When most chefs talk about who initially inspired them to learn to cook, it’s their mother. Not so for Chef Shirley Chung, whose mother “is a horrible cook.” Her words (and her mother has since come to terms with that truth). Chung’s culinary path began in Beijing, China, where her grandmother—who ran the Red Cross in China for a time—would travel the country, eating at various banquets and expanding her palette. In 2nd grade, Chung was making her own pasta and fried rice at home.
Moving to the United States when she was 17, Chung got her business degree from California State University and then worked in Silicon Valley for four years. After the dot.com bubble popped, Chung cashed out of the business and put herself through culinary school (her parents opposed the idea and refused to pay for her continuing education, and, indeed, didn’t talk to her for two years after). “Cooking was never an option in a Chinese family,” says Chung, whose grandmother’s work for the Red Cross and her grandfather’s work with the World Health Organization likely was a model for the greatness Chung’s parents expected of her. But Chung wanted greatness not in the boardroom or the emergency room, but in the kitchen. She staged at The French Laundry and then took a job at Bouchon. From there she followed her sous chef there to Las Vegas, where she helped open the Bouchon outpost there. She then began a mini-journey of some of the city’s best chefs, with stints at Guy Savoy, Mario Batali’s B&B Ristorante, and finally José Andrés’ China Poblano, where her menu is split evenly between Mexican and Chinese dishes.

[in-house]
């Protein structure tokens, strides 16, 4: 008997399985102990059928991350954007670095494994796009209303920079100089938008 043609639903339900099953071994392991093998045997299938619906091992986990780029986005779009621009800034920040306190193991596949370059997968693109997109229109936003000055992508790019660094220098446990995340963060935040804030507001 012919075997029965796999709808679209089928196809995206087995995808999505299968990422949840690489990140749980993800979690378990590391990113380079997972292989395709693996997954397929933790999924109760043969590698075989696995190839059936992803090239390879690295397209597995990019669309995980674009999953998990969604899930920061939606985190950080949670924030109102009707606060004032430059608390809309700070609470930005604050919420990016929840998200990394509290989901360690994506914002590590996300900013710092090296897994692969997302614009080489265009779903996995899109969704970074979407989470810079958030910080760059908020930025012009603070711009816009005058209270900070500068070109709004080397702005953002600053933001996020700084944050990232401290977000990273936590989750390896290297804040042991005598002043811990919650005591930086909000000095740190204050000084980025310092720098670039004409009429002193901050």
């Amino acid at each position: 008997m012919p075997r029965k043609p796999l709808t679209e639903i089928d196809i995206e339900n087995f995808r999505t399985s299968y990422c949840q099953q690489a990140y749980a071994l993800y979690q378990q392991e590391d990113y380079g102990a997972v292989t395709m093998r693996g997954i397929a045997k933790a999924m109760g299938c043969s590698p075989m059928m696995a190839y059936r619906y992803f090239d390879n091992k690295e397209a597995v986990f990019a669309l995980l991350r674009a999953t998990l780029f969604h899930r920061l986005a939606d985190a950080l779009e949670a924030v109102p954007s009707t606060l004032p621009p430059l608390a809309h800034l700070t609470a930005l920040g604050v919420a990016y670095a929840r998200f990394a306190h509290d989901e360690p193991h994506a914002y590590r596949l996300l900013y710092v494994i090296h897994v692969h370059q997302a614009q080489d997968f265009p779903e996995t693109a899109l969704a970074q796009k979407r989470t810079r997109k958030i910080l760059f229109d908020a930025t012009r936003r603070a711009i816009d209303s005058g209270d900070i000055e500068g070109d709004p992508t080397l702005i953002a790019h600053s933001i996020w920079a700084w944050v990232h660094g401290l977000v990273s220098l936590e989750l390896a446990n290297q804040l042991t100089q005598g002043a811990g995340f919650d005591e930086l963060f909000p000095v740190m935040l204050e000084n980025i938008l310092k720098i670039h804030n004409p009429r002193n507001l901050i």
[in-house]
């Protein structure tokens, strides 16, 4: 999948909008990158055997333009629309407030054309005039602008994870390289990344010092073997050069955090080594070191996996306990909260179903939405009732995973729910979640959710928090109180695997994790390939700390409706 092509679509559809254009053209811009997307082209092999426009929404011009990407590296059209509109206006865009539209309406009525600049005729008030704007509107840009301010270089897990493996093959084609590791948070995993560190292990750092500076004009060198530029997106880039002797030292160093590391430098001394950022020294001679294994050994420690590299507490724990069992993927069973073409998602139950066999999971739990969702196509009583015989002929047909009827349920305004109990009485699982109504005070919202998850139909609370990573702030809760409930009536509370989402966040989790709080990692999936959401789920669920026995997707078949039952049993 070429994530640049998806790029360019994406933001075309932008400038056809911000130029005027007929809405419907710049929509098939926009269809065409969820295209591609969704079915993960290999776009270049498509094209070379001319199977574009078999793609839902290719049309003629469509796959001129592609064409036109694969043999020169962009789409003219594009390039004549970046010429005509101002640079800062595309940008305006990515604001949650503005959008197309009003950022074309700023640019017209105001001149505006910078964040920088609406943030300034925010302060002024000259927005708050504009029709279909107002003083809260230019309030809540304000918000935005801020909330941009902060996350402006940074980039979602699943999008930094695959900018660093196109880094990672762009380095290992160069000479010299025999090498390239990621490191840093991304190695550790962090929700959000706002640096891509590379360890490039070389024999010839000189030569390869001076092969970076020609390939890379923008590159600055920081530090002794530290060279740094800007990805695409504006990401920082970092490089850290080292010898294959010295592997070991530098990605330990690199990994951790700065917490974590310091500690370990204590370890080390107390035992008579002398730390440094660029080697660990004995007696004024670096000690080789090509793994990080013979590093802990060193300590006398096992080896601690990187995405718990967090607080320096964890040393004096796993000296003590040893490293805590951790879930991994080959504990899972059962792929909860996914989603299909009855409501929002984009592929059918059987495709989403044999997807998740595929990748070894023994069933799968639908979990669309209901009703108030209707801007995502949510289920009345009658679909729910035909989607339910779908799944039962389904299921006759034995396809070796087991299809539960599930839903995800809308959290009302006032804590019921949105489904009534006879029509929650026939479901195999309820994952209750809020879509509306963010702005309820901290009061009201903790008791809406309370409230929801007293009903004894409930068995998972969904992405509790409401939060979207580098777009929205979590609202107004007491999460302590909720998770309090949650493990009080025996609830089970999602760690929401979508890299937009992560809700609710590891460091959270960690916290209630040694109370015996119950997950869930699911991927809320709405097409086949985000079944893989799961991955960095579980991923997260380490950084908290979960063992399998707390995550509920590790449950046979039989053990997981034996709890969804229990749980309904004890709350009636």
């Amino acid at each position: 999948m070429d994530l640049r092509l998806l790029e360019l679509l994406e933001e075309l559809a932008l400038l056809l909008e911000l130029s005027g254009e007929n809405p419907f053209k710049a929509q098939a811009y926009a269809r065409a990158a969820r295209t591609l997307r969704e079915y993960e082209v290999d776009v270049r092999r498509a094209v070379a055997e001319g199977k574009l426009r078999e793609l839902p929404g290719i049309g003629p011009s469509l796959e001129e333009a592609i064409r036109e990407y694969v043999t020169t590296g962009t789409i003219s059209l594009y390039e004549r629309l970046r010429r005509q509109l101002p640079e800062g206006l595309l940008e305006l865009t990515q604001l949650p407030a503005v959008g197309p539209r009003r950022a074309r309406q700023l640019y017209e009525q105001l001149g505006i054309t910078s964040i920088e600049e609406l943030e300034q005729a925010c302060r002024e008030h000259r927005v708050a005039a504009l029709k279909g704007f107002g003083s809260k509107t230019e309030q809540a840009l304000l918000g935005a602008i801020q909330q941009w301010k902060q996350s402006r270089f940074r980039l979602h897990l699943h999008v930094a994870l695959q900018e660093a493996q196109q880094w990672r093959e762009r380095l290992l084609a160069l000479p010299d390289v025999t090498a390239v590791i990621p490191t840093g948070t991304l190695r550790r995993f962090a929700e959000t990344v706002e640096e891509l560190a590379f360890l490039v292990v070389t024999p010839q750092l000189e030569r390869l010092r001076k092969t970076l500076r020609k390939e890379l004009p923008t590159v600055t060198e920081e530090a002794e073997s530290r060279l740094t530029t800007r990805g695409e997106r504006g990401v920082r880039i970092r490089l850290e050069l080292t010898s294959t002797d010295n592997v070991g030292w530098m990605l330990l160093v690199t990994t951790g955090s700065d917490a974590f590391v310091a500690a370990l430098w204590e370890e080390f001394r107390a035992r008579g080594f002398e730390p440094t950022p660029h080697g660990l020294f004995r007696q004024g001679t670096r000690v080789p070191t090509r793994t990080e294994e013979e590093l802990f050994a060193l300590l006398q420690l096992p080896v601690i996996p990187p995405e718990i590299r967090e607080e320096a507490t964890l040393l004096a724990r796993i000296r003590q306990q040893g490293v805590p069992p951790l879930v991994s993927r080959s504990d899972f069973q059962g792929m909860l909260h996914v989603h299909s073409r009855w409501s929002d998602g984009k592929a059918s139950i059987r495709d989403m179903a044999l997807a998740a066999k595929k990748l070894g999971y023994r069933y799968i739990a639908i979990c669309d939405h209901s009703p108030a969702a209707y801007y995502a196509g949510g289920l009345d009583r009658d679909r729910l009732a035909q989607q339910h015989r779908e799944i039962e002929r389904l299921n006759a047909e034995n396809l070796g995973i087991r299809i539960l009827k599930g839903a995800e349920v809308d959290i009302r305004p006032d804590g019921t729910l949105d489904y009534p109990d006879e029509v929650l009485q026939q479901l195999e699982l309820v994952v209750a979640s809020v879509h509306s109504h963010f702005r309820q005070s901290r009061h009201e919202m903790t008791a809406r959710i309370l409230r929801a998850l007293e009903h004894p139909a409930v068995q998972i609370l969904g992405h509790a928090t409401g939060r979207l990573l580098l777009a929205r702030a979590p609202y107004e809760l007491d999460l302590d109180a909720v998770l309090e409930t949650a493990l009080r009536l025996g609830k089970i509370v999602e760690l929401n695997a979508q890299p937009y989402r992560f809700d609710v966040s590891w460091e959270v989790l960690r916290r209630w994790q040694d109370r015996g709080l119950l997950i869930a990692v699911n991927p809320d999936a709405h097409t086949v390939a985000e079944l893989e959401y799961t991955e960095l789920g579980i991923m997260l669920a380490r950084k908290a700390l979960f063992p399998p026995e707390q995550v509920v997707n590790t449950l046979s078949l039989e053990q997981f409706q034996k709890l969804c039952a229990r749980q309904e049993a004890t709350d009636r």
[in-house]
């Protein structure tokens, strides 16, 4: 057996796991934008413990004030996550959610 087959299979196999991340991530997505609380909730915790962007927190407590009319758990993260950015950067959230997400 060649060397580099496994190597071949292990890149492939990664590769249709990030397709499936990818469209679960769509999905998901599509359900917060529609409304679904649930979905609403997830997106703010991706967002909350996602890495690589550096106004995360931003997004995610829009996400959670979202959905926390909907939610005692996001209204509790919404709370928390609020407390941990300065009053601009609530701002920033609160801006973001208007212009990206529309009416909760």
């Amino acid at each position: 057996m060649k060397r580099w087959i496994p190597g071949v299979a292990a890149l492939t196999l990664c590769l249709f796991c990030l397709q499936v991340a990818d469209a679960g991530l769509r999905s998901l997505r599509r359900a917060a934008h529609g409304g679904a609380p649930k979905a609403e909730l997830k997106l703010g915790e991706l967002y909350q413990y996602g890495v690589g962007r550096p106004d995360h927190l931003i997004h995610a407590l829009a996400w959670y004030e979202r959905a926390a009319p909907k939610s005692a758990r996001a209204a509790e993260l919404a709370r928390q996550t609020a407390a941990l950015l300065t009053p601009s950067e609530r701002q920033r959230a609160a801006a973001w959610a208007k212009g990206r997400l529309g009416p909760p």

Today, Chung is back on speaking terms with her parents, and has even enlisted her mother’s aid in learning how to properly fold dumplings (“she does that really well,” Chung says). Her parents came out to visit her in Vegas, seeing for themselves the clean, well-organized kitchens (no dirty-towel-slinging wok cooks, there) and Chung’s amazing dishes.